With so many nutritional products on the market today and so many claims being made about them – you need to find products and companies that distinguish themselves by providing solid, independent evidence that their product works.
The next time you are presented with something you might put in your mouth or on your body, see something advertised, or see a sign on a telephone pole, ask the following three questions. If the person presenting the product can answer all three of these correctly, keep listening! If they miss one, I suggest you get away as fast as you can. 1. Where is the research to substantiate the claims being made? 2. In what professional journals has this research been published? 3. To what professional organization has this research been presented?
When you ask these questions you eliminate 99.9 percent of all the products being marketed today in stores, on television, in magazines and newspapers, etc. The American Nutraceutical Association estimates that clinical research is conducted on far less than one-half percent of nutritional products. Much of the "research" that is being done is not up to the highest scientific standards and thus fails to pass the rigorous peer review required for publication in professional journals.
Products will say, "Clinical Studies say ...." What clinical study? Where is it published? Where has it been presented? What doctor recommended this? Doctor of what? What are his or her credentials? As a consumer, I would ask for a copy of the study and make my judgment about the product based on the quality of who conducted the study, where the work was done, and whether or not it was accepted by and published in, a peer-reviewed professional journal.
Look for research that substantiates the claims being made. Has it been analyzed to determine what's in it, where it goes in the body, and what it does when it gets there? Has the product been tested on a variety of conditions, in a variety of circumstances, at leading universities and research hospitals? Is the research independent of the company (owners, employees, stock holders), is it peer-reviewed, and has the results been substantiated by being published in credible professional journals?
Another problem with much of the research used to promote nutritional products is that generic nutraceuticals rely on studies performed by other companies or organizations. This is considered "borrowed" science and most companies do it. Raw material suppliers research an ingredient they want to sell. Different manufactures will then use that ingredient in their products. This is being done to cut costs and save time, to support the retail environment and the short commercial life of a product.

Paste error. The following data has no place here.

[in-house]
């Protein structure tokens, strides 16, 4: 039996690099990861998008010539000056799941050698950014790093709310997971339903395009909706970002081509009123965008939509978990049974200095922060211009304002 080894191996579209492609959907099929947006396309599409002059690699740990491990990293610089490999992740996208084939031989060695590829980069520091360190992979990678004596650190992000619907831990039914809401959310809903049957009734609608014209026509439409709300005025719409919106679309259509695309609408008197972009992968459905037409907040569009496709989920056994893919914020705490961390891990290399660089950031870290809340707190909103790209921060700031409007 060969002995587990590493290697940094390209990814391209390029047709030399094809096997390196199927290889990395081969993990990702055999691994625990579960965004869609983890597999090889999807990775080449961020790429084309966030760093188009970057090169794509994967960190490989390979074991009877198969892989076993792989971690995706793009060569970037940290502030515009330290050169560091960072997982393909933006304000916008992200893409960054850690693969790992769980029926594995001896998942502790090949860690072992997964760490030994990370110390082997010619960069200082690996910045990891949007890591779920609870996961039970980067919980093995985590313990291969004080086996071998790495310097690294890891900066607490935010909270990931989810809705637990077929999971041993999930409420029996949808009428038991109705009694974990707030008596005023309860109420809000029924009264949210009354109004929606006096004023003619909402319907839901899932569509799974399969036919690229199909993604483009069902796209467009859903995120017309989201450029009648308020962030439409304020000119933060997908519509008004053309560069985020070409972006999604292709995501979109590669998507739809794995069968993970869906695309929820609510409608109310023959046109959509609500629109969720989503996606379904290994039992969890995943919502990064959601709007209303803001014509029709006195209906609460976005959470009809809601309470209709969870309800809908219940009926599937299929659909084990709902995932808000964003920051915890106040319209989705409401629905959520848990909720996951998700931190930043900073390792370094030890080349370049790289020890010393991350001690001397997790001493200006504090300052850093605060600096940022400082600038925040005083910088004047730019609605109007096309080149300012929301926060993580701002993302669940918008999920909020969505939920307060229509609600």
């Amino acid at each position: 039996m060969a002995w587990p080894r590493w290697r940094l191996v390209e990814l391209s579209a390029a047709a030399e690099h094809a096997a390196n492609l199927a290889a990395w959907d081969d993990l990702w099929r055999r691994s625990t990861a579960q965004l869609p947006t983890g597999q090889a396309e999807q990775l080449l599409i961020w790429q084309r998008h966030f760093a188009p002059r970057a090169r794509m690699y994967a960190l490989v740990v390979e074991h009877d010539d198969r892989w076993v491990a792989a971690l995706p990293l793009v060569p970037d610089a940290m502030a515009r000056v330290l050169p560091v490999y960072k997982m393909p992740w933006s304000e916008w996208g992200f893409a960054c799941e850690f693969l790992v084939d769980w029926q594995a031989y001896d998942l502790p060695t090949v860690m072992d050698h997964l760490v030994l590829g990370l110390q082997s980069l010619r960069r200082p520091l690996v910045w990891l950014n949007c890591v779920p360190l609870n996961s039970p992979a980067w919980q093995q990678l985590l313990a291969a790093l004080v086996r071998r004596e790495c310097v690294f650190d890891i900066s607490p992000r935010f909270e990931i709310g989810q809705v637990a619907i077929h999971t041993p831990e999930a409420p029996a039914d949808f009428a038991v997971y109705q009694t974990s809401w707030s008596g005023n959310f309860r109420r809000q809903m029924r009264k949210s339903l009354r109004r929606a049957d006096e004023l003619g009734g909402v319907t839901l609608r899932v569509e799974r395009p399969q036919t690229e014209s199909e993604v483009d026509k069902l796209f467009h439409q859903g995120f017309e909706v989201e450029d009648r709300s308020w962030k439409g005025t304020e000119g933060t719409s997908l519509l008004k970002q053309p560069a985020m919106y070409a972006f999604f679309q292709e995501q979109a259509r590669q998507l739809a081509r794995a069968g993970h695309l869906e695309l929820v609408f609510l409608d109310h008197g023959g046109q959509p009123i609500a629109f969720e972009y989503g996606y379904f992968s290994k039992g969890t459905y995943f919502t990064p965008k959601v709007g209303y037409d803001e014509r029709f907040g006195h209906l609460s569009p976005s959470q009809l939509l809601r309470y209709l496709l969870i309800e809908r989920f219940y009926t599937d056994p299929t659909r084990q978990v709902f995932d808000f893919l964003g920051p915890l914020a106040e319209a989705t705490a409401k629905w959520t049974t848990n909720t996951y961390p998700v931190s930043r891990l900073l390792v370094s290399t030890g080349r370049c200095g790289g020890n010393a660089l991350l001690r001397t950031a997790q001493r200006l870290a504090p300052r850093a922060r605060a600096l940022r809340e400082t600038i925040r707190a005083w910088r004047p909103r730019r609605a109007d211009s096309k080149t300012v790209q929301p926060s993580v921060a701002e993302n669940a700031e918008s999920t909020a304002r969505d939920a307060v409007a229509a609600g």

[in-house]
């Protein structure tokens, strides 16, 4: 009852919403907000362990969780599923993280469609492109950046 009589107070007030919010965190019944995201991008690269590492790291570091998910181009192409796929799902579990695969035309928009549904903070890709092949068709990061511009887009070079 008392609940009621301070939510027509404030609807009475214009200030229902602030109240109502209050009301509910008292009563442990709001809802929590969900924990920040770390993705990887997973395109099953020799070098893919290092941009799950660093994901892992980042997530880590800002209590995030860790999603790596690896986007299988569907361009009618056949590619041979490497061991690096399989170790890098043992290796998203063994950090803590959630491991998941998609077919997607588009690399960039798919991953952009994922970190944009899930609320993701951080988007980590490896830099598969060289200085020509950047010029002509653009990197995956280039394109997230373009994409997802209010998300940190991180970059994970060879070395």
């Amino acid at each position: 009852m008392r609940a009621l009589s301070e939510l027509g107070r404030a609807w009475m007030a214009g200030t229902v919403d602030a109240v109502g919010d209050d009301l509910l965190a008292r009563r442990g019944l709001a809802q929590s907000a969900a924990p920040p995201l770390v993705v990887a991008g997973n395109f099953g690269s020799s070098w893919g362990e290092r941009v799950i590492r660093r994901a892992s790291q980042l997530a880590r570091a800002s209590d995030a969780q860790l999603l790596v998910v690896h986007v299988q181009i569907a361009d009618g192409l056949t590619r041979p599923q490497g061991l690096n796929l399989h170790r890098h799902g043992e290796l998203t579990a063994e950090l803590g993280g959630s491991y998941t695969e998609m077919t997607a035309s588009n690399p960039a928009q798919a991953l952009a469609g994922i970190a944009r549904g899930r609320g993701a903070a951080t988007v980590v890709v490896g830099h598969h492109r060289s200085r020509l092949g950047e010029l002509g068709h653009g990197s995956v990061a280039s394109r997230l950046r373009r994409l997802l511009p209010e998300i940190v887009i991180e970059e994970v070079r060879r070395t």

Primary research uses the entire product formula and it is extremely unusual to be done on a branded formula. Research projects are very expensive and time consuming but validate and demonstrate the effectiveness of the product. The studies are done by independent university faculty researchers with no affiliation with the product's company. It provides solid information not hype or testimonies. The products that are most successful and recommended the most by health professionals are those with solid clinical research of their own, conducted by qualified healthcare professionals, with results published in peer-reviewed journals.
There are so many "products" out there, make sure you look at the research behind whatever you plan to put in or on your body. Make sure it is from major universities and hospitals. If there was a "fat-loss pill" or an "energy booster pill" that actually did what the advertising said, with no adverse side effects, and was supported with good scientific research that was published in professional journals and presented to professional groups, don't you think this would be headline news all over the world?
See how you fared on last week’s quiz: 1. True, we are surprised if we keep notes. 2. False, butter is better. 3. False, over 61% are obese! 4. True, soy products are high in protein. 5. False, juices not drinks. 6. False, foods are temperature sensitive. 7. False, most bottled water contains no minerals but make sure the tap water is non-chlorinated or filtered. 8. True, nuts contain some fats. 9. False, grains and produce are required for fiber. 10. True, breakfast is the most significant meal of the day. 11. False, 20 minutes. 12. True, make time to eat together. 13. False, we do not yet even know all the nutrients available in natural foods and can not reproduce them artificially.
Disclaimer: Facts in these articles are obtained from medical and clinical journals, scientific publications, and published trade books. These articles have been written and published strictly for information purposes. Consult your health care provider for your specific medical needs. For any questions, comments or suggestions contact Maryella at firstname.lastname@example.org or www.maryellajuiceplus.com